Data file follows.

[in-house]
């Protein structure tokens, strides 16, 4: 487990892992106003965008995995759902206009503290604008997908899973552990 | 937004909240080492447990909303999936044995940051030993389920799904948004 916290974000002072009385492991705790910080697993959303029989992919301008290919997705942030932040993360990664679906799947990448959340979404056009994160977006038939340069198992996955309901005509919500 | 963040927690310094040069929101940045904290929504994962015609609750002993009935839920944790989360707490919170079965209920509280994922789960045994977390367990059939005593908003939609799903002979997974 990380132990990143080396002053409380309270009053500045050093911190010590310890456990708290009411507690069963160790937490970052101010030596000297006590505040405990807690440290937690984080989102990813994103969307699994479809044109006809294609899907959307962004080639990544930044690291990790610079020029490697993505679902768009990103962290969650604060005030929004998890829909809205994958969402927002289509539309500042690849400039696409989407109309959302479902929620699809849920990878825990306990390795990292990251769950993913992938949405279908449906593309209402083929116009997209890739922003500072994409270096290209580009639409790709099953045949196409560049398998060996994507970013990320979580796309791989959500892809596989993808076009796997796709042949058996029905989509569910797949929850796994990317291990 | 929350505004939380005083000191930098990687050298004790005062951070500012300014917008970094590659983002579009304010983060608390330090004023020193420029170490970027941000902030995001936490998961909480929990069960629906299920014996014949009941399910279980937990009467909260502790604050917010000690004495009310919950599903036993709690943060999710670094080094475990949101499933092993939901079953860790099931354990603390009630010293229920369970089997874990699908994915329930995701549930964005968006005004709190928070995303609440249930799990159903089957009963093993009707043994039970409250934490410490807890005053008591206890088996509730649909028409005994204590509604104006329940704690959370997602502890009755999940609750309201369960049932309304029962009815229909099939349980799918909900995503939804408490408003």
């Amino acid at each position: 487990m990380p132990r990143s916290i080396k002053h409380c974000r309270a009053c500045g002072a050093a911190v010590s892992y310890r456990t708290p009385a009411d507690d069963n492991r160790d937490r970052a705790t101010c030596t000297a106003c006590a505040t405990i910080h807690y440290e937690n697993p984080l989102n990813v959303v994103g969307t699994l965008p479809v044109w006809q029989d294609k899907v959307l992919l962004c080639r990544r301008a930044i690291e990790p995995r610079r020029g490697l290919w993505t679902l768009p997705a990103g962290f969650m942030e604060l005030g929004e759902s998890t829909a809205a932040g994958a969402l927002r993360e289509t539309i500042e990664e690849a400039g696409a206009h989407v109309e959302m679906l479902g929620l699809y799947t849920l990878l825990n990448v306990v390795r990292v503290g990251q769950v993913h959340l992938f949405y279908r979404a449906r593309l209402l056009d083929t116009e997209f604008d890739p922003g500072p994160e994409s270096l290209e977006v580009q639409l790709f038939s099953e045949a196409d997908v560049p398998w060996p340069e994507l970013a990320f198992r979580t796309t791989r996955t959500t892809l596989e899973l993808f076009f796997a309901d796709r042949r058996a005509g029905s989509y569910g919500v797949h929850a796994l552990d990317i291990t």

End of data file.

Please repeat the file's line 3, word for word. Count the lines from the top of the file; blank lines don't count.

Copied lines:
């Amino acid at each position: 487990m990380p132990r990143s916290i080396k002053h409380c974000r309270a009053c500045g002072a050093a911190v010590s892992y310890r456990t708290p009385a009411d507690d069963n492991r160790d937490r970052a705790t101010c030596t000297a106003c006590a505040t405990i910080h807690y440290e937690n697993p984080l989102n990813v959303v994103g969307t699994l965008p479809v044109w006809q029989d294609k899907v959307l992919l962004c080639r990544r301008a930044i690291e990790p995995r610079r020029g490697l290919w993505t679902l768009p997705a990103g962290f969650m942030e604060l005030g929004e759902s998890t829909a809205a932040g994958a969402l927002r993360e289509t539309i500042e990664e690849a400039g696409a206009h989407v109309e959302m679906l479902g929620l699809y799947t849920l990878l825990n990448v306990v390795r990292v503290g990251q769950v993913h959340l992938f949405y279908r979404a449906r593309l209402l056009d083929t116009e997209f604008d890739p922003g500072p994160e994409s270096l290209e977006v580009q639409l790709f038939s099953e045949a196409d997908v560049p398998w060996p340069e994507l970013a990320f198992r979580t796309t791989r996955t959500t892809l596989e899973l993808f076009f796997a309901d796709r042949r058996a005509g029905s989509y569910g919500v797949h929850a796994l552990d990317i291990t």